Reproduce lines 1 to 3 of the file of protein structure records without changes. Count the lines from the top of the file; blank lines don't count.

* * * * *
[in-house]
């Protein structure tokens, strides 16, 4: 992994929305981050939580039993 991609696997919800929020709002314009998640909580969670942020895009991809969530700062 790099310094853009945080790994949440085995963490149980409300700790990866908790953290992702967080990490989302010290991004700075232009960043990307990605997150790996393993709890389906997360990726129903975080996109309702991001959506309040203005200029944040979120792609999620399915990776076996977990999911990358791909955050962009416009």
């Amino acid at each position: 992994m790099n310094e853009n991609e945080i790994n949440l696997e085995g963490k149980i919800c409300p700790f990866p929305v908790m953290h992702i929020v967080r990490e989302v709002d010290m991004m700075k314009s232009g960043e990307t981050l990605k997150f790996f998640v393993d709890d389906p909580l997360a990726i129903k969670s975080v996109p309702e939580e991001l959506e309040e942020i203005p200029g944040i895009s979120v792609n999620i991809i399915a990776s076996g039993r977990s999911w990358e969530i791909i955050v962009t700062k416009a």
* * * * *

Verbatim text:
[in-house]
């Protein structure tokens, strides 16, 4: 992994929305981050939580039993 991609696997919800929020709002314009998640909580969670942020895009991809969530700062 790099310094853009945080790994949440085995963490149980409300700790990866908790953290992702967080990490989302010290991004700075232009960043990307990605997150790996393993709890389906997360990726129903975080996109309702991001959506309040203005200029944040979120792609999620399915990776076996977990999911990358791909955050962009416009």
């Amino acid at each position: 992994m790099n310094e853009n991609e945080i790994n949440l696997e085995g963490k149980i919800c409300p700790f990866p929305v908790m953290h992702i929020v967080r990490e989302v709002d010290m991004m700075k314009s232009g960043e990307t981050l990605k997150f790996f998640v393993d709890d389906p909580l997360a990726i129903k969670s975080v996109p309702e939580e991001l959506e309040e942020i203005p200029g944040i895009s979120v792609n999620i991809i399915a990776s076996g039993r977990s999911w990358e969530i791909i955050v962009t700062k416009a």